At New Image Dentistry in Vancouver WA our goal is to stabilize your oral health and prevent dental disease or decay before it starts. Soft tissue grafting is an extremely versatile procedure that has many uses. Recent developments in dental technology have made soft tissue grafting more predictable and less intrusive. Some of the main benefits associated with soft tissue grafting treatment include:
- Increased comfort – Soft tissue grafts cover exposed root to decrease sensitivity and prevent pain and discomfort while eating hot or cold foods.
- Improved aesthetics – Soft tissue grafting used as a cosmetic procedure realigns the gums for a more symmetrical smile.
- Improved gum health – When used in combination with deep cleaning procedures, soft tissue grafting can halt tissue and bone loss to protect exposed roots from decay and further complications.
The main goal of soft tissue grafting is to either cover the exposed root or to thicken the existing gum tissue in order to prevent decay and halt further tissue loss.
TYPES OF SOFT TISSUE GRAFTS
- Free gingival graft – Commonly used for thickening existing tissue, a strip of tissue is removed from the roof of the mouth and stitched to the grafting site to promote natural growth.
- Connective tissue graft – For larger areas or root exposure, subepithelial connective tissue is removed from a small flap in the mouth and sutured to the grafting site.
- Pedicle graft – A flap of tissue is partially cut away and moved sideways to cover the root. The tissue moved to the adjacent area includes blood vessels left in place.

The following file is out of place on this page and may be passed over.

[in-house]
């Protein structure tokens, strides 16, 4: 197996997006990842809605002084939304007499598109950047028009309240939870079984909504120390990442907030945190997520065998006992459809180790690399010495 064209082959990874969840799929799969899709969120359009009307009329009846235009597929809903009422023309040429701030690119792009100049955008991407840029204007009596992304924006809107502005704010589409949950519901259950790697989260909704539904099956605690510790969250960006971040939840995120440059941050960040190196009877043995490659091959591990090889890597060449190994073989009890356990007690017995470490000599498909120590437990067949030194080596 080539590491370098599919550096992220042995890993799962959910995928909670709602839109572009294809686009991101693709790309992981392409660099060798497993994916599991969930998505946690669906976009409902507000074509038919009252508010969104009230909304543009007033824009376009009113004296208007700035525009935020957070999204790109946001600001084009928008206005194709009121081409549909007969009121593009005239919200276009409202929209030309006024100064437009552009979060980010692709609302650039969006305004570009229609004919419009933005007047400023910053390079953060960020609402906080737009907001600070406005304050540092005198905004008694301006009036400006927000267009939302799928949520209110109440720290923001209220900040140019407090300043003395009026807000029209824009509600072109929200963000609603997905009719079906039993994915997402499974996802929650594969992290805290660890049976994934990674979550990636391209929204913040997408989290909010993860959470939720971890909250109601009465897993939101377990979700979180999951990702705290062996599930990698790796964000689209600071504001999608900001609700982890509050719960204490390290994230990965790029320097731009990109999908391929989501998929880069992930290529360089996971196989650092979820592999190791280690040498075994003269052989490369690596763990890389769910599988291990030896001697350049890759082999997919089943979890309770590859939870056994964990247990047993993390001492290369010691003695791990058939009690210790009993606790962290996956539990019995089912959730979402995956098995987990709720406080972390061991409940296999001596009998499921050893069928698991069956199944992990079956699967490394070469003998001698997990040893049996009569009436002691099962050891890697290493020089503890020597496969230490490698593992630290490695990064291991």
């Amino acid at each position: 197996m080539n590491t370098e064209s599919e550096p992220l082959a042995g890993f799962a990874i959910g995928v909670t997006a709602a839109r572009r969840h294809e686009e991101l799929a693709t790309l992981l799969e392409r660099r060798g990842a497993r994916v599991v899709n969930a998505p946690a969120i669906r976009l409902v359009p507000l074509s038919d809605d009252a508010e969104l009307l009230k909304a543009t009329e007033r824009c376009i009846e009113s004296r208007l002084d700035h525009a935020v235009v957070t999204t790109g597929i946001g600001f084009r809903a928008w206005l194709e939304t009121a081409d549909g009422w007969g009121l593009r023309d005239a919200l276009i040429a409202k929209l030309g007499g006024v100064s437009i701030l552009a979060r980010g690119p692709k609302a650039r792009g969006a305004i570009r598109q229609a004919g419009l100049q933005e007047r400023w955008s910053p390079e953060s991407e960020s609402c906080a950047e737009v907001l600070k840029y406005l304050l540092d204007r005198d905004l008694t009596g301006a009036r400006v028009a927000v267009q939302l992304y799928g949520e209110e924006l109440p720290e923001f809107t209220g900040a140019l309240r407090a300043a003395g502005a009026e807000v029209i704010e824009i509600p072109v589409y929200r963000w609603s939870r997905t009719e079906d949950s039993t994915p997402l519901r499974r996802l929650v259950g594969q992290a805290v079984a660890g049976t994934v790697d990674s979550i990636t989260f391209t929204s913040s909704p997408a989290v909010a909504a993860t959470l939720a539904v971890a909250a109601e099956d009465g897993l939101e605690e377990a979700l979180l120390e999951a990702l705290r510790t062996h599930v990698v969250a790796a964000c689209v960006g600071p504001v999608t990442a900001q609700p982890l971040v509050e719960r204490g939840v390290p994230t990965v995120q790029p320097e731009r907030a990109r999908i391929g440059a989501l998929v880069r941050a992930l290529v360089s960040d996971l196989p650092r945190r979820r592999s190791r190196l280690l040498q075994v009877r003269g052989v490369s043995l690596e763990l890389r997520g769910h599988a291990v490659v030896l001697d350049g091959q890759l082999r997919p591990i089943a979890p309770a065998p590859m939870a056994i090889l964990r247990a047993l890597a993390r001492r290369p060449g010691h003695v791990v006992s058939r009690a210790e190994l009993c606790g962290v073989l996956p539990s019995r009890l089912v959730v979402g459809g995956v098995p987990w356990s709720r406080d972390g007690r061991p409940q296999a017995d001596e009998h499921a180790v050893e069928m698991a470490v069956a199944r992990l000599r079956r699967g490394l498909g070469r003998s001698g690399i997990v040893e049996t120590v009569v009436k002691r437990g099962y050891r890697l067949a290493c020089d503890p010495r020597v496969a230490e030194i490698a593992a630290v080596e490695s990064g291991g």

Although there are several different types, one procedure completely eliminates the need for soft tissue grafts. Dr. Perkins is one of only a few dentists in the area who is certified to perform Pinhole Gum Surgery – a procedure with benefits such as no bleeding and permanent gum repair. Learn more >>
Soft Tissue Grafting Process
Generally, the grafting procedure itself starts with local anesthetic applied to the area, but this depends on the size of the areas receiving grafts. First, the dentist makes a small incision at the recipient site to create a small pocket. Next, he/she will make a split-thickness incision to place the donor tissue in between the two sections of this area. The donor tissue strip is generally larger than the incision, so some excess will be apparent.
Before suturing, the dentist applies platelet-rich growth factors and tissue-stimulating proteins for natural tissue growth and good healing. Finally, the dentist sutures the wound to prevent shifting and places surgical material to protect the sensitive area. Gum uniformity and substantial healing will take place in the first six weeks after the procedure.
If you have a question about soft tissue grafting or any of our cosmetic dentistry procedures, give our Vancouver WA office a call or contact us today!